Rosetta Lee: How to Communicate Diversity
A couple of weeks ago, ASL had the honour of welcoming Rosetta Lee. Lee is a biology teacher at Seattle Girl’s School in Washington State and an expert on Social Justice. On Tuesday, Lee gave a speech in the school centre on the subject of privilege, the day before she had lunch with some of the Social Justice Council on the same subject.
In our discussion, someone asked the question: “How do you stay calm in the face of hostility? When someone makes an ignorant comment, how do you respond to them getting angry when you correct them?”
Lee then said something that I thought was very poignant. When speaking about the popularly labeled “privileged guilt”, Lee explained how that feeling is in fact shame. I can personally testify to this. When I went through the process of recognizing my privilege, I did not feel guilty that I, for example, am of higher socio-economic class than another seventeen year old. I have done nothing (that I am aware of) to prevent anyone else from being in my position. Instead, I feel ashamed, because I’m no more deserving of this position than anyone else, yet here I am.
Lee also explained how people sometimes fight their “shame with shame”. When faced with the fact that you are benefiting from a system through means other than your own merit, one reflex is to try to delegitimize this claim. “I’m not privileged. I may be white, but I’m a teenage girl, so I’m oppressed by ageism and sexism. Therefore, I cannot be benefiting as much as you’re telling me”.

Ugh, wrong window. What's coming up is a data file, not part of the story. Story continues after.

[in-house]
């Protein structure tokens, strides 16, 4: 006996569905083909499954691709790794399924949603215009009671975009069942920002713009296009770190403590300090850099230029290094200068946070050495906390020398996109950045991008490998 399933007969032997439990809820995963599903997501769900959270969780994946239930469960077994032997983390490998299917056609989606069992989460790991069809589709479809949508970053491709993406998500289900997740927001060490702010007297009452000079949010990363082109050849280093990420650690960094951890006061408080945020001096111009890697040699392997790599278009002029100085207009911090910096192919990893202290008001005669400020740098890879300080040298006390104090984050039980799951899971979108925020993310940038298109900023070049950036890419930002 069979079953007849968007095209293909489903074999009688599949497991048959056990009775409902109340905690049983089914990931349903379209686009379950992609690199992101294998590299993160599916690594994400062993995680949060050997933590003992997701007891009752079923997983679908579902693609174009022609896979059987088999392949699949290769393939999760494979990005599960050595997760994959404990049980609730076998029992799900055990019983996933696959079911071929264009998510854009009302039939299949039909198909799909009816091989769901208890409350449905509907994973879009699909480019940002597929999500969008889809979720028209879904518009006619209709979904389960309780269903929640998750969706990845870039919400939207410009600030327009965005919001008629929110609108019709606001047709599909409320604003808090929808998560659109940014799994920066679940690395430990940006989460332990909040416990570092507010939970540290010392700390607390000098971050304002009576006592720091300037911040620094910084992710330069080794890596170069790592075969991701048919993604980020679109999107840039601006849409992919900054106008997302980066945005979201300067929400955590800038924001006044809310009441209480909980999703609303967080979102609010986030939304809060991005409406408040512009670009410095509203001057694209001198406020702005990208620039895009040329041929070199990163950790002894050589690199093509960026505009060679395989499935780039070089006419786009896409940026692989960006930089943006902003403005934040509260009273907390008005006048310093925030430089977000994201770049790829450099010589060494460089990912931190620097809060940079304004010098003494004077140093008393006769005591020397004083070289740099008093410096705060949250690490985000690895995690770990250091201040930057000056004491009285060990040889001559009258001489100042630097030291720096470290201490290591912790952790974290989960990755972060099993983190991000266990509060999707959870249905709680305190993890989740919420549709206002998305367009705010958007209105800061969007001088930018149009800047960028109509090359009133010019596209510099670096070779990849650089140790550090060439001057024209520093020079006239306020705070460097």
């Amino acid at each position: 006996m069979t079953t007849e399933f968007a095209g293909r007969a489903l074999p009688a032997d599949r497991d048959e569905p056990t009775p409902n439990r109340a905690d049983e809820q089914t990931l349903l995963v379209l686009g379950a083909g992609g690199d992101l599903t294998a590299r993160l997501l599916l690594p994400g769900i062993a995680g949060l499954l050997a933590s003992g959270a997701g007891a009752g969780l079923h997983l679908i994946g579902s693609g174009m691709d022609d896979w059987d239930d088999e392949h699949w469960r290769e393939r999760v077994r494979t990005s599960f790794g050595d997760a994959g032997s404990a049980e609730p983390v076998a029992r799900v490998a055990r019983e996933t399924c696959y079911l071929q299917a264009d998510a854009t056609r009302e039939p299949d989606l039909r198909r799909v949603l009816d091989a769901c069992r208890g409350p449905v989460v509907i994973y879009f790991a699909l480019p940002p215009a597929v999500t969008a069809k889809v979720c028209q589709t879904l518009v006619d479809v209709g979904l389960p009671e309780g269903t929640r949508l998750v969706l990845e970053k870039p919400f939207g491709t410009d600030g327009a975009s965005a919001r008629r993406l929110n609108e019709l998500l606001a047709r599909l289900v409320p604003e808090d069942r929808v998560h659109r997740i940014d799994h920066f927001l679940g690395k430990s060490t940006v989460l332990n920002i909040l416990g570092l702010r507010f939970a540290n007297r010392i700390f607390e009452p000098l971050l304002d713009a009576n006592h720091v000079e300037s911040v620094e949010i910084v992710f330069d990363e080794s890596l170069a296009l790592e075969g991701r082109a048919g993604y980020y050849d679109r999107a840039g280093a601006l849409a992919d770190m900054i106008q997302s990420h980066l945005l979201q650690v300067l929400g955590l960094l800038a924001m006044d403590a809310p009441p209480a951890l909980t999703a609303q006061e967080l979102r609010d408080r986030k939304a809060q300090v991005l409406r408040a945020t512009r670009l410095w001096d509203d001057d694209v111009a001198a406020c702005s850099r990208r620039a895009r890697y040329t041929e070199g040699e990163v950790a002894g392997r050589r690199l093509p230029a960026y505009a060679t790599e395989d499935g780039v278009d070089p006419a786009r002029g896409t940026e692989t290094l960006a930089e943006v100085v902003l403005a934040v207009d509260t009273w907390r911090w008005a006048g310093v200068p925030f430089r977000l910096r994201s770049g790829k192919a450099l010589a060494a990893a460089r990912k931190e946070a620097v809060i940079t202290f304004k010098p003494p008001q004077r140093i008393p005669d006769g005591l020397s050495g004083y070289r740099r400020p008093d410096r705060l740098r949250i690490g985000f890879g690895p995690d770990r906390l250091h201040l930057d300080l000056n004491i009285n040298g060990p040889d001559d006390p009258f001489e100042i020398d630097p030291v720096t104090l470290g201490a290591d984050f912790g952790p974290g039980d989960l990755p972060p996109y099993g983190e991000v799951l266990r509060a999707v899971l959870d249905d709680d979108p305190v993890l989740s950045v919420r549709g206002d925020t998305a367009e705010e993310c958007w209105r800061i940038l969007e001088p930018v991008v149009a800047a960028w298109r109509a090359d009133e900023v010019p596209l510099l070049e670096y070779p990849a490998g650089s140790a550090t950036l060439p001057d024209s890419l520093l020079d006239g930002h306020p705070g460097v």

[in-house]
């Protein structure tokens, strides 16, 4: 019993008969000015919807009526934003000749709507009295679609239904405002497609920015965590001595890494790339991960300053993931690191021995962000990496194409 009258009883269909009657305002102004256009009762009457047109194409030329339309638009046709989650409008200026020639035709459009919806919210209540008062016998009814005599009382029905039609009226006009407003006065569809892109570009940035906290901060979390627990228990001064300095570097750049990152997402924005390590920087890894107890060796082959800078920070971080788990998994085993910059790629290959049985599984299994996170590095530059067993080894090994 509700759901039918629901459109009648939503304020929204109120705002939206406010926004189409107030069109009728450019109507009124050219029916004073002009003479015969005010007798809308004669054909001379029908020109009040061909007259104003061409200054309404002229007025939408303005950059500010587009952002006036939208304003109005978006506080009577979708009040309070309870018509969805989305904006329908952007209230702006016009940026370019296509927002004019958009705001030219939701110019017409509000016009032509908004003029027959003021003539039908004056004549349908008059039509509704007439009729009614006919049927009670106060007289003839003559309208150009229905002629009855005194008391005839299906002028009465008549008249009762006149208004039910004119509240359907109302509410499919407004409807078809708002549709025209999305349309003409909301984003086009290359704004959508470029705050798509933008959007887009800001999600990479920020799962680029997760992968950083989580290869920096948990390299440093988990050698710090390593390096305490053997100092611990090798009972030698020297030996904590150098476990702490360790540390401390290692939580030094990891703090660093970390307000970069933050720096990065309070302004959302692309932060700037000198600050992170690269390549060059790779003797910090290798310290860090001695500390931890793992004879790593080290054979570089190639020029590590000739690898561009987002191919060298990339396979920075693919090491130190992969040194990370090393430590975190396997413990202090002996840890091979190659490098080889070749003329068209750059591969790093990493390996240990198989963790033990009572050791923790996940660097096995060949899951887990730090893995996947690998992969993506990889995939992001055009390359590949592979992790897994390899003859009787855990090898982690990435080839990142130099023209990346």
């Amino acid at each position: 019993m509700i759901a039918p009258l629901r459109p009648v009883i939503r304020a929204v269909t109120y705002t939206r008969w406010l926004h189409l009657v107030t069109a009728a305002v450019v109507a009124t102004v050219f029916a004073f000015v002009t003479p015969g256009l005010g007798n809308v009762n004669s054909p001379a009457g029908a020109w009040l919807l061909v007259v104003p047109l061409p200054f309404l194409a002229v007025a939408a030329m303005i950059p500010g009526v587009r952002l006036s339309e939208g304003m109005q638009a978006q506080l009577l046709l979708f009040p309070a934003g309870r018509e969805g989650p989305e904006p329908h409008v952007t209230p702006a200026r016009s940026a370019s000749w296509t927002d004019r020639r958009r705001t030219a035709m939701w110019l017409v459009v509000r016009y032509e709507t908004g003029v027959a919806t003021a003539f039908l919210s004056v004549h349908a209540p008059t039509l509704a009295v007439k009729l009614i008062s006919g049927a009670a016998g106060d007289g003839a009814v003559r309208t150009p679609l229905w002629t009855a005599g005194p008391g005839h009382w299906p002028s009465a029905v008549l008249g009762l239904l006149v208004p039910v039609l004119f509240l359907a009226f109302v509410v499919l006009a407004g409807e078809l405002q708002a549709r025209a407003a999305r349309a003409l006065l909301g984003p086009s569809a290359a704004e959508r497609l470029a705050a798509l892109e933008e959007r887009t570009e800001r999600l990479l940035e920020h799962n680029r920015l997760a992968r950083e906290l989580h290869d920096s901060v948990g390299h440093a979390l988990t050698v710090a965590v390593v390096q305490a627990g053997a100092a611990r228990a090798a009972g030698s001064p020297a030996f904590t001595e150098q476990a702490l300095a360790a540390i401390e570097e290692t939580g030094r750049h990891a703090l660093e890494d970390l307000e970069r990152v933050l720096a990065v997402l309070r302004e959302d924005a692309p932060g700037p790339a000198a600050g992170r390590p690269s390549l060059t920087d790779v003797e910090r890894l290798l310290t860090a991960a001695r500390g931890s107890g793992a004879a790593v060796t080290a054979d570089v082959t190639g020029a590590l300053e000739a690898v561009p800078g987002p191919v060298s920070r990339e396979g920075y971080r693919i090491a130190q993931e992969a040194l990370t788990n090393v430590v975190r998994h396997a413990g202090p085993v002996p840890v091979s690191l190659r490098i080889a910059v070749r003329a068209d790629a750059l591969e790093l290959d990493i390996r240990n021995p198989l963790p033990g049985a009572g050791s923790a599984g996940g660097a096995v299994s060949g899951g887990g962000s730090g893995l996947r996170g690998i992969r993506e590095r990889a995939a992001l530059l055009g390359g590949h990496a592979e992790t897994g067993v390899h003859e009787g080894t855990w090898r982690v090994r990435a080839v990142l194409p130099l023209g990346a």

Here’s the thing, privilege is not synonymous with flawlessness. Everyone has problems, that’s just a given. To have privilege isn’t to be sitting on a yacht in the south of France sipping on a Martini. It’s to have one less thing to bear in everyday life. As a white cis (meaning the gender that I identify with matches what I was assigned at birth) female, no one is avoiding being near me on the sidewalk or clutching their bag a little bit tighter. But for others, that happens everyday, and I imagine that it is very tiring.
Towards the end of her presentation, Lee showed us a cycle of social justice advocacy. The last step in the process was to use one’s own privilege to aid the furthering of other people’s progress. I would think for Lee, as well as myself, this is the ideal place for every advocate to eventually get to. I recognise this is hard to do, but the point is that we all try.
Written by : Sydney Martin ('16)